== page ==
As ever, I vaccilated between the two. Only an hour before leaving I was determined to fish for carp and had even dusted off my 'bite alarm' - meat skewer, length of 40lb line, a budgie bell and a hairgrip - in preparation. Then I changed my mind again. You see, if I weigh things up, I find that a pound roach is actually worth more to me than a 10 or possibly 15lb carp (after that things get less clear). So, float fishing again, cheese paste (now with extra cheese to give it more bite and stop it from falling off the bloomin' hook so easily) sweetcorn and luncheon meat. The only concession? A stiffer 12' rod.

Oh, and I didn't fish the same swim either. That trio of lily pads with the pool in the middle and channel down the centre just doesn't offer the space to play anything substantial, so instead I moved next door where there are lilies on the right but open water everywhere else. I thought that should I hook a carp, there was a decent chance it would head away from the pads, and into the body of the lake where I might stand a chance.

Things began well. Like before it fished briskly for the first hour or so, then went dead, then slowly warmed up again. So I caught a sequence of rudd courtesy of bite after sailaway bite. No two pounders. Not even a one pounder. Nice fish nevertheless.

Of course the carp came and of course it kited right, wrapping me round the lilies and throwing the hook. I saw it briefly, a bar of gold, longer than my forearm, rising furiously to the surface as it tore across the lake. After that the swim went dead until a little tench wandered along with about half an hour to go.

Next time I shall neither shilly nor shally. I shall instead, catch carp. I swore this by the light of the fullest moon I've seen for years as I drove back along the edge of the Downs. The way angling works, I'll probably catch a two pound roach...
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Carpe diem

Still smarting from the lost carp of last week, I elected to extract my revenge at a local lake that teems with them. I hadn't been for two years but it looked more or less the same - though the reed beds in the middle have either died off or been tidied away.


And there they were. Dozens of carp of indeterminate size, cruising around on or near the surface, nosing bits of debris, taking the occasional insect, bumping into the ducks. Great fun. I tackled up with a 12ft North Western, large fixed spool reel and 8lb line straight through to a size 6 hook. Bait was dog biscuits. Now despite what people say, these need virtually no treatment to make them soft enough for the hook. All you need is a plastic bag or a bait box and some boiling water. Put your dry biscuits in the bag/box and pour a little boiling water over them. Seal the bag/close the lid and give them a good sloosh around. By the time you get to the water, they'll be ready to use.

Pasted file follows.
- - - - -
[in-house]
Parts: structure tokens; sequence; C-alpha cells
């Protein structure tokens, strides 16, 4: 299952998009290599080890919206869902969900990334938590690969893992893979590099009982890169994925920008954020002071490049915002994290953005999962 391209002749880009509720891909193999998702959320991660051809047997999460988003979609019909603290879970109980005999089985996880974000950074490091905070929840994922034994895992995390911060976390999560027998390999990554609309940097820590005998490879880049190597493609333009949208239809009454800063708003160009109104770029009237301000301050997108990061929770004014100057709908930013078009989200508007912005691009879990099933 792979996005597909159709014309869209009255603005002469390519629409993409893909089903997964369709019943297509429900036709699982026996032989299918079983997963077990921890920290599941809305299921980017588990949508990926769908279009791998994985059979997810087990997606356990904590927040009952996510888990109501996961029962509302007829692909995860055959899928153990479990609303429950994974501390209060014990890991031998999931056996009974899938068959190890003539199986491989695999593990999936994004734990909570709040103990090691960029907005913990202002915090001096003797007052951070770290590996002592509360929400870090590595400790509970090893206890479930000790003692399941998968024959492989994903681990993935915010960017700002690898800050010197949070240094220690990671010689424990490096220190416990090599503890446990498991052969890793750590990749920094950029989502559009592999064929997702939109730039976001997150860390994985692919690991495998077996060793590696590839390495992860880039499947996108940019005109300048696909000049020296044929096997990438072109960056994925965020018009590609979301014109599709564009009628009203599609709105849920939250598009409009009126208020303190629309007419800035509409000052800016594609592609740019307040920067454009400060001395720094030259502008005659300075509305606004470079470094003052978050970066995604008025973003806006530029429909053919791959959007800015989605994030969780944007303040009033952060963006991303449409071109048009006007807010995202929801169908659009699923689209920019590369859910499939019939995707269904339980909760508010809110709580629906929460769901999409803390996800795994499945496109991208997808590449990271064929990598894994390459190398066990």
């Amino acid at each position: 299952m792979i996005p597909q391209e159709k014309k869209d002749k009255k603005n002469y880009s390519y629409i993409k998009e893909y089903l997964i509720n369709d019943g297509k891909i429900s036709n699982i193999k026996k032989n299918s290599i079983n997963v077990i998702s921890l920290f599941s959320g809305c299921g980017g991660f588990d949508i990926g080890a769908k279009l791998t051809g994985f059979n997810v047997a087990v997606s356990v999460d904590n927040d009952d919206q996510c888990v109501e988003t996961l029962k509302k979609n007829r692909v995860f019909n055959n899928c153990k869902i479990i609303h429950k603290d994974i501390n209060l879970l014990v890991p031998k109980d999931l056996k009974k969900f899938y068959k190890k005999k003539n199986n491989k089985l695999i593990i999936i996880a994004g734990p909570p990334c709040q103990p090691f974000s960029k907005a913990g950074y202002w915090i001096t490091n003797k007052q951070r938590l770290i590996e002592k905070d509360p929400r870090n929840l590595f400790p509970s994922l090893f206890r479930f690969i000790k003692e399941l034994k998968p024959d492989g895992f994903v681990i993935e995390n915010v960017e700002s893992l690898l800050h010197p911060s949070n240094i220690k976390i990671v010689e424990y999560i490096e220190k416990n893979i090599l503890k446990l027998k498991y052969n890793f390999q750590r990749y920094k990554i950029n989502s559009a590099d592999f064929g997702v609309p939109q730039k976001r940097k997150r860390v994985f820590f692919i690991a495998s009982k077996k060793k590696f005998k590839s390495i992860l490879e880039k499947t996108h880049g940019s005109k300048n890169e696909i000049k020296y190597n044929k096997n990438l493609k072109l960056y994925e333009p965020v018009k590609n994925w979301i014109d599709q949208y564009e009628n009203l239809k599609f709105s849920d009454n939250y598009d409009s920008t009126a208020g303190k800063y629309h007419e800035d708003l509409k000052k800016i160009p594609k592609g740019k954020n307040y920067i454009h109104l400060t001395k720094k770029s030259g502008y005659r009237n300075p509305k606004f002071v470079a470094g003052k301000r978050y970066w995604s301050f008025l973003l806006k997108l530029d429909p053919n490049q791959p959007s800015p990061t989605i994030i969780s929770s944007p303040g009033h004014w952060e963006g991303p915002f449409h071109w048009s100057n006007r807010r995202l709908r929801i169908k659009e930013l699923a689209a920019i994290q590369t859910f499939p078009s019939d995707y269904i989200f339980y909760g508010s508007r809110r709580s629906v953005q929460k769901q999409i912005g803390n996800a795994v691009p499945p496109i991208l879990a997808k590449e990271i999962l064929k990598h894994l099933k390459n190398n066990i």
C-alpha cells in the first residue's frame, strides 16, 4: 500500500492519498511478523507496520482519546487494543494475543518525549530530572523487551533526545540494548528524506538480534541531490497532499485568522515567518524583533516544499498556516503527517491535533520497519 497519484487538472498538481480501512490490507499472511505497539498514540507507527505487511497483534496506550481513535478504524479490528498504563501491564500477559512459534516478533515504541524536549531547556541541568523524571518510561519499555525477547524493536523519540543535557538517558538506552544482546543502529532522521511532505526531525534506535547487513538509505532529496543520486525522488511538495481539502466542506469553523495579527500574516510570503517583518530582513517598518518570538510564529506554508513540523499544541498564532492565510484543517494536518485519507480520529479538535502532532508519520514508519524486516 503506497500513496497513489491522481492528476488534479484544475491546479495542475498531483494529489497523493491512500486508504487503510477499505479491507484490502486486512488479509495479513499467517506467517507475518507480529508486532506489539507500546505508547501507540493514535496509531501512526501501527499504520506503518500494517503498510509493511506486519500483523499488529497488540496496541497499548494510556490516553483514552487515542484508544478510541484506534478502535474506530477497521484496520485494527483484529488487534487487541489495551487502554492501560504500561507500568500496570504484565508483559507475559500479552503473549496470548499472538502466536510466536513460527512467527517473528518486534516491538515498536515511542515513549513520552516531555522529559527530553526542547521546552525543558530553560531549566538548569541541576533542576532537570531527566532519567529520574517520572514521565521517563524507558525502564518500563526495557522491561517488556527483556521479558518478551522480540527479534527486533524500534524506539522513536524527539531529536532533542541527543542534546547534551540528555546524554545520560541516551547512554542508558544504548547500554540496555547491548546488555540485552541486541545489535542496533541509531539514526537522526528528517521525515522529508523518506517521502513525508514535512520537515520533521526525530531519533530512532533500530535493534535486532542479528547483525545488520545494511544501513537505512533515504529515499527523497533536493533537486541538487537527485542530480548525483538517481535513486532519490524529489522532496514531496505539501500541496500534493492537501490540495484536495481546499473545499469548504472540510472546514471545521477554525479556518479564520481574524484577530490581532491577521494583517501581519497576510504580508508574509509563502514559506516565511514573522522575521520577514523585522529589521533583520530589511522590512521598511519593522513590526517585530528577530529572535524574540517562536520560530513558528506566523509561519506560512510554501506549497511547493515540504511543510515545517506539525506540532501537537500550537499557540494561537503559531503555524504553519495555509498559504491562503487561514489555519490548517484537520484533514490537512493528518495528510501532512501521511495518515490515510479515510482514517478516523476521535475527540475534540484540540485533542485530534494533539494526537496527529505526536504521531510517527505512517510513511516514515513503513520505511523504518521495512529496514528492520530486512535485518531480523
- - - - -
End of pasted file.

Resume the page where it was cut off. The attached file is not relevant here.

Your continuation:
My first bite came courtesy of a horsefly. Oh how they love my sweet, sweaty flesh. (In Ireland two years ago my hand went up like a balloon after a bite like this). Second bite was a small common which tore into the dog biscuit as if chased by all the demons of carp hell. In all I caught six, of which the biggest is here - probably about 7lbs, but maybe a touch more. I lost three more, one of which was sizeable, but packed up before 10.00pm feeling happy and contented.

I don't actually like carp fishing much, but catching them like this is exciting. Sure you can see them coming a lot of the time, but after a while, you can almost sense them lurking beneath the bait, even if there's nothing to actually see. And that moment when the bait and water around it seems to drop, creating a little belly in the water when a fish is moving up from underneath to take the bait, is electrifying.

So, as long as there are no bite alarms and it's kept simple, then maybe I do enjoy carp fishing after all.

A nice mirror carp caught off the surface. Biggest of the season so far. The float's there for scale.